How to Make the Best Coffee at Home According to Your Taste, Time and Budget | Wine Enthusiast
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How to Make the Best Coffee at Home According to Your Taste, Time and Budget

The ability to make quality coffee at home is always useful, but it’s become especially pertinent in the age of quarantine and social distancing. Fortunately, with these pointers, it’s not only easy to brew great coffee at home, but it can also become a pleasurable, calming ritual—almost akin to an evening glass of wine.

The Importance of Good Beans

Like good wine, coffee tells the story of a place through its aroma and taste. Species like Arabica have more than 800 aromatic compounds. The variety, origin, processing method and roast level all contribute to how your coffee tastes.

Bags of whole beans typically run from $14 to $20 for 12 ounces, depending on the origin, variety, and sometimes, farmer. Yes, a few coffee farms are famous enough to fetch higher prices, like Panama’s Hacienda La Esmeralda and Elida Estate.

Buy whole beans with the most recent roasting date available. Coffee quality starts to decline two weeks after roasting, as well as immediately after the beans have been ground.

Understanding Roast Styles

A specialty coffee roaster’s job is to coax out and complement a bean’s flavor, not mask it. Accordingly, roast levels typically fall between light and medium.

Heavier medium-dark and dark roasts like Full City, Viennese and French typically provide rich, chocolatey notes, whereas light roasts tend to have more delicate, fruity and herbal flavors. Beans taste less acidic and more bitter as roast levels increase.

Brewing Gear

Upgrading your home coffee kit isn’t hard, but you need a few things if brewing manually: a grinder, water kettle, brewing method and related filters.


If you are shelling out for quality beans, grind them to order for maximum freshness and flavor. Burr grinders are pricier than basic blade grinders, but they produce uniformly sized grinds for even extraction and better tasting coffee.

Water Kettles

Kettles with variable temperature controls lend convenience and precision. To brew the best pour-over coffee, you’ll need a gooseneck kettle like Fellow’s Stagg.

Brewing Methods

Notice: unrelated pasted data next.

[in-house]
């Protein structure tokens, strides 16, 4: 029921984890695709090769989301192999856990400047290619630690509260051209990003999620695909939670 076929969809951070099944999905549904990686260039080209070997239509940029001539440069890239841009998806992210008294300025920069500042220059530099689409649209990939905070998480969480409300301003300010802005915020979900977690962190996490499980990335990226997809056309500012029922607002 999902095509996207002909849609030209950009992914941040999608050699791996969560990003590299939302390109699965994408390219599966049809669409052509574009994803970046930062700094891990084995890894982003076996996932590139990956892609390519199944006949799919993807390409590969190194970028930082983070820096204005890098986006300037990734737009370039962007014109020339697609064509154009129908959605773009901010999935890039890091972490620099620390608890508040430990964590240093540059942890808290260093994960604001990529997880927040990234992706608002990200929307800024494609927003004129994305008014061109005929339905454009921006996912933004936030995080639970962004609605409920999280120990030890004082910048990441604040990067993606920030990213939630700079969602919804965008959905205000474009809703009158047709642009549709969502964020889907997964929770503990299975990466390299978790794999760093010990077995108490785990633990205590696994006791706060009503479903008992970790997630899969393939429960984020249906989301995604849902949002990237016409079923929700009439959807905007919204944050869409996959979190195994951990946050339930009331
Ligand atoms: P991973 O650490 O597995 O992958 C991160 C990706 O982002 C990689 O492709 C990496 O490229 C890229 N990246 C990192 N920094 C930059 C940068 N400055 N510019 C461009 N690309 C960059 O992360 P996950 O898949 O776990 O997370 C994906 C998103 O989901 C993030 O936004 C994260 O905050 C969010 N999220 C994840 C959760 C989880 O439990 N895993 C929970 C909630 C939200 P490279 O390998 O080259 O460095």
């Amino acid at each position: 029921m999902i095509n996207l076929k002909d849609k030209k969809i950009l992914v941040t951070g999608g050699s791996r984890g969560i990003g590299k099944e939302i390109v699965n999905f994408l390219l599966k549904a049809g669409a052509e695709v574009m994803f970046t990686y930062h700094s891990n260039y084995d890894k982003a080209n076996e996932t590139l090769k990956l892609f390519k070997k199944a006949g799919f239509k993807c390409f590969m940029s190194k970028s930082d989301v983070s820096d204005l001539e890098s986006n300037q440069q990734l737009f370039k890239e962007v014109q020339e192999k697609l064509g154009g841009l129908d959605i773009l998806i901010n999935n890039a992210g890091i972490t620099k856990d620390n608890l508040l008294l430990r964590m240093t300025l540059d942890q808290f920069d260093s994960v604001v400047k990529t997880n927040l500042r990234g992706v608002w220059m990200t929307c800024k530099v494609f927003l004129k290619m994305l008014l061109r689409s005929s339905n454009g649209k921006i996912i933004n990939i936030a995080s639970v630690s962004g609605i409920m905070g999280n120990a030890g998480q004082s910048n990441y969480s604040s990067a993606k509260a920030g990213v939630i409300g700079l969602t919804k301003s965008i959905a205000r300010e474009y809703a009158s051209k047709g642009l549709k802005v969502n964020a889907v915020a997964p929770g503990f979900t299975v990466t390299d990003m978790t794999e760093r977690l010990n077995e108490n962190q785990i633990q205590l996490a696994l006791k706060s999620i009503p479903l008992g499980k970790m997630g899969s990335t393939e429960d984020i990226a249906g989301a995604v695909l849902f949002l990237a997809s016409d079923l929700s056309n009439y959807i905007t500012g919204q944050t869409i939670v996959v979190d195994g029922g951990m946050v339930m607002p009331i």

Automatic coffee makers are popular because they can brew on timers and in large batches with the touch of a button. Wake up, and hot coffee is ready! The primary downside of most machines less than $100, however, is poor temperature control. Water needs to be hot enough for proper flavor extraction, around 195°F to 205°F.

Manual systems like pour-overs and French presses also have pros and cons. Factors like the number of coffee drinkers in your house may influence your choice.

Pour-over systems like Chemex, Kalita and V60 offer great control, though they require several minutes on standby in between hand-pouring water over grounds. Chemex carafes come in several different sizes, from three cups to 10 cups. It delivers a clean, bright brew, as Chemex’s special unbleached compostable filters remove most coffee oils. Kalita and V60 also use proprietary paper filters, though they only brew one cup at a time.

AeroPress brews concentrated coffee for up to three Americanos, or approximately one mug when brewed at regular strength. Portable and fast, AeroPress is also cheap and light on resources, as it just requires a 2.5-inch diameter paper filter.

French press is an easy and cheap manual plunge method, though it infuses coffee oils that create a heavier body. No paper filters are required.

Moka pot is a stovetop brew method invented in Italy that approximates espresso, but doesn’t achieve the bars of pressure needed for the real deal. It’s an affordable contraption that’s easy to use.

Great Espresso at Home

Technological advancements have brought espresso lovers closer than ever to pulling café-quality shots at home. However, the best machines have long cost thousands of dollars, and few were developed with consumers in mind.

The Barista Pro ($899) from Breville, an Australian brand, swaps that $5-a-day habit for singles, doubles, macchiatos, flat whites and cappuccinos made easily with a compact, intuitive machine. Breville also makes a smaller and less expensive automated espresso maker/milk-frother combo, Bambino Plus ($500).

Budding latte artists can also purchase online instruction from Lance Hedrick, winner of multiple World Latte Championships, as well as Home Brewing and Fundamentals of Espresso classes, all offered through a partnership by Onyx Coffee Lab and Breville.

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